Karen’s solo play Drip Feed ran at the Edinburgh Fringe and Dublin fringe (Project Arts Centre) before transferring to the Soho Theatre London. It was shortlisted for the Verity Bargate Award, an Off West End Award and a Dublin Fringe Award. She is currently working in writer’s rooms for Sky 1 and Sky Atlantic. She wrote on Series 2 of The Young Offenders for BBC. Her script Fled is in formal development with A Very English Scandal’s executive producer and a broadcaster. Her first play The Half of It won The Stewart Parker Award, won a Dublin Fringe Award and was nominated for five.
Karen was the ITI Phelim Donlon Bursary recipient 2019, and worked on Fishamble’s A Play For Ireland in 2019. She completed the Channel 4 Screenwriting scheme 2019. She is The H Club’s Theatre Emerging Creative and an Arts Councils Next Generation Artist 2018/19. She has spoken on panels at RADA, the Traverse Theatre, the Guilty Feminist, and at RADA and written a monologue for the Guilty Feminist.
What did you do with your Next Generation award?
I travelled, read and watched a ton of theatre, built new working relationships and above all, I wrote like the clappers, in a way I would never have been able to without the award. It moved me forward in ways that will continue to show themselves for years to come.
What has receiving a Next Generation award meant to you as an artist/for your career?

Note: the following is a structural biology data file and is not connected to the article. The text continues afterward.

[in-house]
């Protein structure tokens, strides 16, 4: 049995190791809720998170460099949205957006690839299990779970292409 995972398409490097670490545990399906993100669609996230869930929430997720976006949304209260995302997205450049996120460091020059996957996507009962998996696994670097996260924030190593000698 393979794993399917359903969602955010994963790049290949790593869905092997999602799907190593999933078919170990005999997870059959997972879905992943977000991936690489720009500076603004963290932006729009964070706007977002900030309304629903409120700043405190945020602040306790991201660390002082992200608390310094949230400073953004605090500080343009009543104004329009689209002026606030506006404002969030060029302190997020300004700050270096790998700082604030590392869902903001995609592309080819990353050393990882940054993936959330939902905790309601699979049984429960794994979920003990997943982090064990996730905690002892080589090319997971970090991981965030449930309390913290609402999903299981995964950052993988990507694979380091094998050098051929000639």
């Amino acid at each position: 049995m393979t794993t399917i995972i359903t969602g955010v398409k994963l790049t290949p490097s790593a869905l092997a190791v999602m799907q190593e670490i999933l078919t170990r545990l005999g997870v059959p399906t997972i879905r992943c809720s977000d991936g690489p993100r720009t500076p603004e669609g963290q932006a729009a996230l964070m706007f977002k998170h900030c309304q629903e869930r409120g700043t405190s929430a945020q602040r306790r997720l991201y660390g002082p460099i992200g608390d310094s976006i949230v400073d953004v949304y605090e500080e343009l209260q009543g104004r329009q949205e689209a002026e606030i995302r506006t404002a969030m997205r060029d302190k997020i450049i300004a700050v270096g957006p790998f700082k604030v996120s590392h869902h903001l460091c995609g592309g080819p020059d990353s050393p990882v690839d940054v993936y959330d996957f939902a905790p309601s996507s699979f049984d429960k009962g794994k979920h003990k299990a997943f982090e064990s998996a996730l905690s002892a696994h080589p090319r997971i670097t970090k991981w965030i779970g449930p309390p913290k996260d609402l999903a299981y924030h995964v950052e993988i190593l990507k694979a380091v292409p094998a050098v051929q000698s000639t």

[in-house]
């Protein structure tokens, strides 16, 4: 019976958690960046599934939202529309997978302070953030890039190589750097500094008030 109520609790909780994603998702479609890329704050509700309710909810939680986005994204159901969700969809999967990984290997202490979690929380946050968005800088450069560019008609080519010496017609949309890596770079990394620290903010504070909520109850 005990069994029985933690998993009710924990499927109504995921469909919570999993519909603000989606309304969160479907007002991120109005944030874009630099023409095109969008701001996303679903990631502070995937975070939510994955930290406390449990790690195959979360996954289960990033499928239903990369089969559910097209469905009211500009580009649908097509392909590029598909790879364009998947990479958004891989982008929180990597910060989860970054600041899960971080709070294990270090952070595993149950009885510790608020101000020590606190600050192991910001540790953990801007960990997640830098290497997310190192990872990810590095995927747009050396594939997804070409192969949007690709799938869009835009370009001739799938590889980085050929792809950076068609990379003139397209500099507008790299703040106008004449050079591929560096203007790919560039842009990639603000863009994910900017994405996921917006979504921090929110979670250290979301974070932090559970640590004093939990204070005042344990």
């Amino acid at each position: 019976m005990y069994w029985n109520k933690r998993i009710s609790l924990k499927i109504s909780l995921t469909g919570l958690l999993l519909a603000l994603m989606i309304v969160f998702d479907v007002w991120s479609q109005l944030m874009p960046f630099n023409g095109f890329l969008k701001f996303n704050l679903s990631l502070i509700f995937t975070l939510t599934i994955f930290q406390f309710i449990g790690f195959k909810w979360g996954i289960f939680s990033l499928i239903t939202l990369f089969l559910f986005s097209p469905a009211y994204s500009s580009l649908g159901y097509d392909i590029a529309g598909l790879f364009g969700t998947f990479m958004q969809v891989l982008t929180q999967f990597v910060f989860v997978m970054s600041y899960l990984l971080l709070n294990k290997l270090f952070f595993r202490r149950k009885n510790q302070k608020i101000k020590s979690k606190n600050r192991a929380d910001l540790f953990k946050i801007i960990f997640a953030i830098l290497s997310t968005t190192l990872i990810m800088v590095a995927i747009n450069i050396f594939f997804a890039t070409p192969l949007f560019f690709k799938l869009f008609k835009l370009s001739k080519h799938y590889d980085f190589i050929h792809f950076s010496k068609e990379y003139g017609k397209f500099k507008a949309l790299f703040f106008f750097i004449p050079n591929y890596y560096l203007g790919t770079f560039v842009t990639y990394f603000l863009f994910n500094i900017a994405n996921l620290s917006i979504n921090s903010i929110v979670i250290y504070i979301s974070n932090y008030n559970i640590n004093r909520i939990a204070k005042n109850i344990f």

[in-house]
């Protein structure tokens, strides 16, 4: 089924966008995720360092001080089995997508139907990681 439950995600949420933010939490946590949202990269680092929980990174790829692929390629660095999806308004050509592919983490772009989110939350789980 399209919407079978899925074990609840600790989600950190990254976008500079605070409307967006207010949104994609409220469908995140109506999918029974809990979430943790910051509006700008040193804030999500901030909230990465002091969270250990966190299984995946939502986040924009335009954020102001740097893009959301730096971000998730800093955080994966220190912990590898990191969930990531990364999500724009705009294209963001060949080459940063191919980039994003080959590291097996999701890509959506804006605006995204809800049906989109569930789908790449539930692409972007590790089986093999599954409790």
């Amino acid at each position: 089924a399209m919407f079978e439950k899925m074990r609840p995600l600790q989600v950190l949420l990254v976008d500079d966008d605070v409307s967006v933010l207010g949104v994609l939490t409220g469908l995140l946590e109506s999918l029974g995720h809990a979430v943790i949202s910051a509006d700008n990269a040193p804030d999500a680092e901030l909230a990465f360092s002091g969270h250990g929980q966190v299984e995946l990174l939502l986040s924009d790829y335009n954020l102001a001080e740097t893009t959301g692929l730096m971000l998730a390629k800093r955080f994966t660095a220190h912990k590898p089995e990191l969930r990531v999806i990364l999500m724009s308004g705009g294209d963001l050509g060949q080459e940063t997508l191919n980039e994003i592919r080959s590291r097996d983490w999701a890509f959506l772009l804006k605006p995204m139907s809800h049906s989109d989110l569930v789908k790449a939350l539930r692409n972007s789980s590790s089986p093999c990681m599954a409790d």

It solidified my path as an Irish writer — the feeling of being supported in a very practical and psychological way is hard to articulate. It was a formative year for me.
How would you describe your creative process?
Chaotic, disorganised, by the skin of my teeth, traumatic and joyful.
What is the best piece of advice you received as an emerging artist?
Also, someone told me that if you want creative opportunities to come looking for you, you have to be putting creative energy into the world. There’s a sort of privilege in that but I think it’s a mind-set of carving out a psychological space for yourself as a maker of whatever kind. Even if you don’t have the time to sit and make work, the knowledge that you deserve that time and will keep seeking until it opens up in front of you. Being supported financially is a huge part of that. Only a very small percentage of privileged people can make work without regular injections of funding.
What or who has influenced your practice the most?
That’s tough. ‘Everything’ is a nebulous answer but it is true— making work is an answer or a conversation with rage, injustice, loathing, emptiness, longing, the lot of it. Other artists who have a thousand juggles and hurdles to overcome before making their work inspire me hugely.